C. Wells with the engineer for the Remus, an AUV highlighted during the Discovery Channel’s Shark Week.
Cheryl Wells, a long-time National Ocean Sciences Bowl (NOSB) coach, just retired from 41 years of teaching high school science and chemistry at Dexter High School in Dexter, Michigan and 19 years as a coach for the National Ocean Science competition. She shared the news with the NOSB national office staff during the 2015 National Finals Competition in Ocean Springs, MS, where her team placed second. In all, Cheryl coached 18 teams at the regional level, competing at the Great Lakes Bowl at the University of Michigan in Ann Arbor, and proceeded to the Nationals Finals Competition with eight of her teams.
Cheryl’s dedication to her students went further than just coaching an NOSB team, she also created an Oceanography class for the school approximately 10 years ago where the students were involved in dissecting specimens, creating ecology projects, working on labs in ocean chemistry, and learning about ocean technology, history and marine policies. Through the class, the Dexter High School library enhanced its ocean science materials, and the school even provides art classes where students paint ocean murals. She’s happy to note that the numbers of graduates selecting ocean-related career pathways has increased due to the larger focus on ocean science at the school.
C. Wells at the retired R/V Knorr.
In appreciation for her years of dedication to her students and the high school, Cheryl’s students presented her with a trip to Woods Hole Oceanographic Institute (WHOI) from September 21-24, 2015 upon her retirement this year. Staff from WHOI, a member institution of the Consortium for Ocean Leadership (which hosts the NOSB), were able to set up two tours for Cheryl while she was visiting. A field trip and laboratory tour of the Redfield Lab, introduced her to WHOI’s research on pteropods and ocean acidification, harmful algal blooms and pollution, and Arctic phytoplankton. Cheryl noted, “each scientist was very generous with their time and excited to share their research and work.” And as those scientists dedicated their time to highlighting their research, Cheryl has said she will continue her dedication to the NOSB, assisting at both the regional and national levels.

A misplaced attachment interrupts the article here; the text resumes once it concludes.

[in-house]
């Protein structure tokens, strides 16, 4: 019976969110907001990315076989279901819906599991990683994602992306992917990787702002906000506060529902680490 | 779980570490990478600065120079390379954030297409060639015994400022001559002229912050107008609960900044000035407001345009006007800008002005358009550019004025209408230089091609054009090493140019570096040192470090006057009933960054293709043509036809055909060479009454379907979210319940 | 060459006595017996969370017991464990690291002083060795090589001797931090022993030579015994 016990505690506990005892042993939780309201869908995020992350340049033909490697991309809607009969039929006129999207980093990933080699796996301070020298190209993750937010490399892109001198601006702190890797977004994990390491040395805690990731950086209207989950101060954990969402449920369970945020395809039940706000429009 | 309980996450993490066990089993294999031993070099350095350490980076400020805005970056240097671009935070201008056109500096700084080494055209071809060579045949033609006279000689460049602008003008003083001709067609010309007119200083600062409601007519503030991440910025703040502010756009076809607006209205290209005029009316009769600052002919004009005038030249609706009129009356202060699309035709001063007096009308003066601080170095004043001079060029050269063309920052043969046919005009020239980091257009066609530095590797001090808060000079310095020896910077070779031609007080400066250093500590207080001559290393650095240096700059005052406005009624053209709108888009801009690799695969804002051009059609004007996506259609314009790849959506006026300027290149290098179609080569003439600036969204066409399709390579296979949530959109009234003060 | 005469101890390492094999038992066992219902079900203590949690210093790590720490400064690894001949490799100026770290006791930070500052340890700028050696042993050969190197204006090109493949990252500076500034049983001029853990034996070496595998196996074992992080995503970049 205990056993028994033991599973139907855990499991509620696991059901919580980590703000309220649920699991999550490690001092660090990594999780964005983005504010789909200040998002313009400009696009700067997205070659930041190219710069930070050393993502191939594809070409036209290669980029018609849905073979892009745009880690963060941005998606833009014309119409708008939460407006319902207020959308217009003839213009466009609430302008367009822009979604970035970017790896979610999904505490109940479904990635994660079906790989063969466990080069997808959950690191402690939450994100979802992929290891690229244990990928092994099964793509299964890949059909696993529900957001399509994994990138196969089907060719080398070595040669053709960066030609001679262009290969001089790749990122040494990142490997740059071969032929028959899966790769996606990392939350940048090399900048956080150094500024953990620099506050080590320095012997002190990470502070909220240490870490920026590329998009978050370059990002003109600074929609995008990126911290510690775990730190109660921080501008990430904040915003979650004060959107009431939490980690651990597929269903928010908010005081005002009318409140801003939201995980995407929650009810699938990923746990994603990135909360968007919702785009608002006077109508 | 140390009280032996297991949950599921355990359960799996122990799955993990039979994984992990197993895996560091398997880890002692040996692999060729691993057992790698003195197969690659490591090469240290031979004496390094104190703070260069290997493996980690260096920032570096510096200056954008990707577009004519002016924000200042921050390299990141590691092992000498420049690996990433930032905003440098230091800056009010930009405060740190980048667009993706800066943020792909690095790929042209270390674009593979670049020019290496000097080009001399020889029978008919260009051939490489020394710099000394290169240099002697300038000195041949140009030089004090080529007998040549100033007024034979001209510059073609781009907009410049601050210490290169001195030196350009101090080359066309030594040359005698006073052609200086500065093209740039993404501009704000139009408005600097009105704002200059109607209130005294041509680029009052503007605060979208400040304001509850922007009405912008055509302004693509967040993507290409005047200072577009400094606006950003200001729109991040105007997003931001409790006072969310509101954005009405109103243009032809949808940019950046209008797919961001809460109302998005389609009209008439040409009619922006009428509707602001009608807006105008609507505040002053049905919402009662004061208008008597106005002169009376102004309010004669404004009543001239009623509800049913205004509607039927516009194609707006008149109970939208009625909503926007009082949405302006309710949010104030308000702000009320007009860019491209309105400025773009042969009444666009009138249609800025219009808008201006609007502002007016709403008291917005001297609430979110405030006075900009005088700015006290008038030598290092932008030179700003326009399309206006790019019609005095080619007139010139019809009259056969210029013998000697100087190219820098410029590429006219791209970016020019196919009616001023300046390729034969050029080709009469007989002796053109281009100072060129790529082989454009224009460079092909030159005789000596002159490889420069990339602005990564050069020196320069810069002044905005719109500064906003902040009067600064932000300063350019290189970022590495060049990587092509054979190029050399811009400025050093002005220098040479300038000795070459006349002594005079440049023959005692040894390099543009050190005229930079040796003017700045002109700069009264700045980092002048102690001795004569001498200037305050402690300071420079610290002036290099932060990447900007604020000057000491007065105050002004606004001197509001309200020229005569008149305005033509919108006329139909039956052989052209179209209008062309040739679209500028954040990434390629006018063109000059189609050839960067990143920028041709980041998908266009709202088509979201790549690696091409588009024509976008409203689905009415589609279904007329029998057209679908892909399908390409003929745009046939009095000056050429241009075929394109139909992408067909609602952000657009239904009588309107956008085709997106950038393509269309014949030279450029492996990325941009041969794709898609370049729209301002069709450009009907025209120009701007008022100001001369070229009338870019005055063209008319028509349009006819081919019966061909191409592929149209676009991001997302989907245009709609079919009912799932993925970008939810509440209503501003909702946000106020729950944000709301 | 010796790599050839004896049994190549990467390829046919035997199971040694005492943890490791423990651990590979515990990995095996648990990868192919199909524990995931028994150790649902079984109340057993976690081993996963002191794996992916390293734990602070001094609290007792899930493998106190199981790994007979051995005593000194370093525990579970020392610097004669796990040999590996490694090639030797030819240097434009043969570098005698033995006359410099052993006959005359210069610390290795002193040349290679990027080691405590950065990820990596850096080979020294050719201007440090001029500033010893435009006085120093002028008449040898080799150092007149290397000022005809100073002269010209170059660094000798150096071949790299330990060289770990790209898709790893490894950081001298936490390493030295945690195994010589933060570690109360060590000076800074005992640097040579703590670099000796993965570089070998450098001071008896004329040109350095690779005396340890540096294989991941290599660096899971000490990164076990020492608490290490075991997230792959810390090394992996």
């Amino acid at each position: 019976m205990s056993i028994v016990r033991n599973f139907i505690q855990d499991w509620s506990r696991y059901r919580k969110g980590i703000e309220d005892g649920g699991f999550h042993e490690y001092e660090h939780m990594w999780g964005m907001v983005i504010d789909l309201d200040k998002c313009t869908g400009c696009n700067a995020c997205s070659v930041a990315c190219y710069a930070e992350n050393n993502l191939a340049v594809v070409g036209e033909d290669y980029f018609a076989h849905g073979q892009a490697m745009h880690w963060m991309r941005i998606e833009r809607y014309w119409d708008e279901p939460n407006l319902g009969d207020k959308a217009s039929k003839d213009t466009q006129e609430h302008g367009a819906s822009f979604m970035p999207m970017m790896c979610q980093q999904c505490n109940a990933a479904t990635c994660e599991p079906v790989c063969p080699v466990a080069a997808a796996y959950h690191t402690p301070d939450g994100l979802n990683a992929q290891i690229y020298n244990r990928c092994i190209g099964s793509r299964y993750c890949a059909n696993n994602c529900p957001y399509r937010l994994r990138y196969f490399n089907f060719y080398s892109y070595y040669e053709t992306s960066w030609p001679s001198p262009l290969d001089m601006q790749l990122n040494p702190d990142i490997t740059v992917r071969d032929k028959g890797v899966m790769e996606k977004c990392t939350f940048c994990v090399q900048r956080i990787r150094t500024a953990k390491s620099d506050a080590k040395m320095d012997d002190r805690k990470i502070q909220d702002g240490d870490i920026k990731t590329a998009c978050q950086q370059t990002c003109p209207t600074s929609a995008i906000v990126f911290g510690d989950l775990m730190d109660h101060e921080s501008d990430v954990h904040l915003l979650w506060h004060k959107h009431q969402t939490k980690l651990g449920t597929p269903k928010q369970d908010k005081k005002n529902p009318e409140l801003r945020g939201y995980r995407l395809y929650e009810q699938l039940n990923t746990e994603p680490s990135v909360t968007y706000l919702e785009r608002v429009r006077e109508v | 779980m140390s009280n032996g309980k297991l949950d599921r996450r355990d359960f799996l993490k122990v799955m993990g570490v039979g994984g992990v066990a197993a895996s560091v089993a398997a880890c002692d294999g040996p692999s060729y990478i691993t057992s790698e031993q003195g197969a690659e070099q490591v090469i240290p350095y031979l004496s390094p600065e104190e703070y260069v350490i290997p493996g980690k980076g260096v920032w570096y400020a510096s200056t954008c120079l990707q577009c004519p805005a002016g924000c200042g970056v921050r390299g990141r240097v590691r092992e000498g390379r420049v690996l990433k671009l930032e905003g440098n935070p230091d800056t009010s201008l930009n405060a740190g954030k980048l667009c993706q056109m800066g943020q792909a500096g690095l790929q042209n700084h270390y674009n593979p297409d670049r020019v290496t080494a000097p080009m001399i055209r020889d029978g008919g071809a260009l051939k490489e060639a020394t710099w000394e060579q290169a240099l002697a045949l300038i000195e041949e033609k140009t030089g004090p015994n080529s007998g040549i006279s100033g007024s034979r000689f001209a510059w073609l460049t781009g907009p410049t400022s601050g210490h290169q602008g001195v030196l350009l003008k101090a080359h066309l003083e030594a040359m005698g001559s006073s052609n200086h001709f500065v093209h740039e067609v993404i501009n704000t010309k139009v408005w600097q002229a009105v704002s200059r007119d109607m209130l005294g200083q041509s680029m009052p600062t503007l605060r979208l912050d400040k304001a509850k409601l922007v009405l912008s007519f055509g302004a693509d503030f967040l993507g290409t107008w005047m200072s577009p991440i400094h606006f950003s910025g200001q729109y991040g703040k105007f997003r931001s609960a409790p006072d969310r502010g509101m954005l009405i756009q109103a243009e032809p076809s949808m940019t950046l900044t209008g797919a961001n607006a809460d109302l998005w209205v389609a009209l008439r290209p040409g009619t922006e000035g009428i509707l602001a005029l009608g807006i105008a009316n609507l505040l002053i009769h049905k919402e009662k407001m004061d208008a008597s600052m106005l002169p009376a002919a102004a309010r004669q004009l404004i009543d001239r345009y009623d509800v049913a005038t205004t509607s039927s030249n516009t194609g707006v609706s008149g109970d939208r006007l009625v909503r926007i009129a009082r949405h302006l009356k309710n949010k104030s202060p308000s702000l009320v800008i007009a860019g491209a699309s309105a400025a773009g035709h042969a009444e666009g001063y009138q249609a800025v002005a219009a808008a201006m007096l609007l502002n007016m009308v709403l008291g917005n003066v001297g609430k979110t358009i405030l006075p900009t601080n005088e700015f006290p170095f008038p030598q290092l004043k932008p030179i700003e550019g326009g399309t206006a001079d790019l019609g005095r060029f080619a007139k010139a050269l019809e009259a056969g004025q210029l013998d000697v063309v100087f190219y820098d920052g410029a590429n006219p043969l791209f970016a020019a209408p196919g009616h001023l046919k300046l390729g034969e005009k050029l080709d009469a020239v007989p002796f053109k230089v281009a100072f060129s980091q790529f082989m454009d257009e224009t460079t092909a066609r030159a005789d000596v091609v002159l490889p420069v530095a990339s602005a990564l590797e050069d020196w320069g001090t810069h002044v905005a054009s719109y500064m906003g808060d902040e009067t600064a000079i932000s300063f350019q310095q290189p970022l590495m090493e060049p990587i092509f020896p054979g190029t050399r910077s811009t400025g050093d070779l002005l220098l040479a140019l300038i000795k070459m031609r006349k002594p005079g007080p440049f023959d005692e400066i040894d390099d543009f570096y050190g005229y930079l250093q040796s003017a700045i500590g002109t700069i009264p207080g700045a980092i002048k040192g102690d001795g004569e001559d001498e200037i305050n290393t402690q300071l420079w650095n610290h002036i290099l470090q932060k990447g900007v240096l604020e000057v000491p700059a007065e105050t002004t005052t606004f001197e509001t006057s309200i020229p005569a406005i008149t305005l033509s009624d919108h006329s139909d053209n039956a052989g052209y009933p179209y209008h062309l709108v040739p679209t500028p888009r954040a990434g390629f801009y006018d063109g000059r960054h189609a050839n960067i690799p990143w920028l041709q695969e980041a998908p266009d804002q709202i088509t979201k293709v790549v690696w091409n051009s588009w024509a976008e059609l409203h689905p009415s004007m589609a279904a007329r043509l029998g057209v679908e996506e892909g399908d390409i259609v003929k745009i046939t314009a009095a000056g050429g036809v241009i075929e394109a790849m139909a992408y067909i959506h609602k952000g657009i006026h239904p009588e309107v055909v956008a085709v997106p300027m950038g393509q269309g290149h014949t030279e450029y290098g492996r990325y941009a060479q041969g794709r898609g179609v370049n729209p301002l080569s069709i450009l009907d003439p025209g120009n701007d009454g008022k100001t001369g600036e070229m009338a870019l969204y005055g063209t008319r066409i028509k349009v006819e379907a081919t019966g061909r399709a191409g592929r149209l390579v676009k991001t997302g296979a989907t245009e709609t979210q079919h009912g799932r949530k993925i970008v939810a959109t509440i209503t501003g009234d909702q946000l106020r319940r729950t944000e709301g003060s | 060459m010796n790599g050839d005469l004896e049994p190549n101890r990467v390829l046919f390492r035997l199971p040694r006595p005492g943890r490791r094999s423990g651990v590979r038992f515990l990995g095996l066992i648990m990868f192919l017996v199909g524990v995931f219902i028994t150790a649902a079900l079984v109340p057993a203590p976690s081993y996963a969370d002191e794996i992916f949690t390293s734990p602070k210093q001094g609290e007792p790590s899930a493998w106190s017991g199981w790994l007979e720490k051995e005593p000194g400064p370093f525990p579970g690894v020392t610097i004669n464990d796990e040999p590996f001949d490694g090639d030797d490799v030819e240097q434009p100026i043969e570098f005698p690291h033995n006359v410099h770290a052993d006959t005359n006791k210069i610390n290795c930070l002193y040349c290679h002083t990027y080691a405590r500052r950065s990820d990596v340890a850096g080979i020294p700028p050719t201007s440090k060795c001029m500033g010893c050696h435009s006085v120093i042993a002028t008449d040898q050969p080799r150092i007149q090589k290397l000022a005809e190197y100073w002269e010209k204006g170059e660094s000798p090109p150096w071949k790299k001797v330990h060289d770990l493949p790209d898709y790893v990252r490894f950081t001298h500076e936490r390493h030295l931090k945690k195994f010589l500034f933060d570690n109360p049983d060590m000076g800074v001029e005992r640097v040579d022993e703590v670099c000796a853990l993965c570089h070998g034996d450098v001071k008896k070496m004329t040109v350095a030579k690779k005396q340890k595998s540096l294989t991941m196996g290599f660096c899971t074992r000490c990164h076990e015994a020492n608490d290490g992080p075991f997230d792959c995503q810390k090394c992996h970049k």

Peter Hill, WHOI’s Director of Government Relations, who assisted in securing the tour stated, “I’m glad she enjoyed her visit and tour, a small price for all the work she has done on behalf of the future ocean science community.”
“The NOSB does not work without our dedicated coaches,” says Kristen Yarincik, NOSB Program Director. “I am honored by and grateful for Cheryl’s commitment to ocean science and the NOSB over the entire 18 years of the program’s history. She will always be part of the NOSB family!”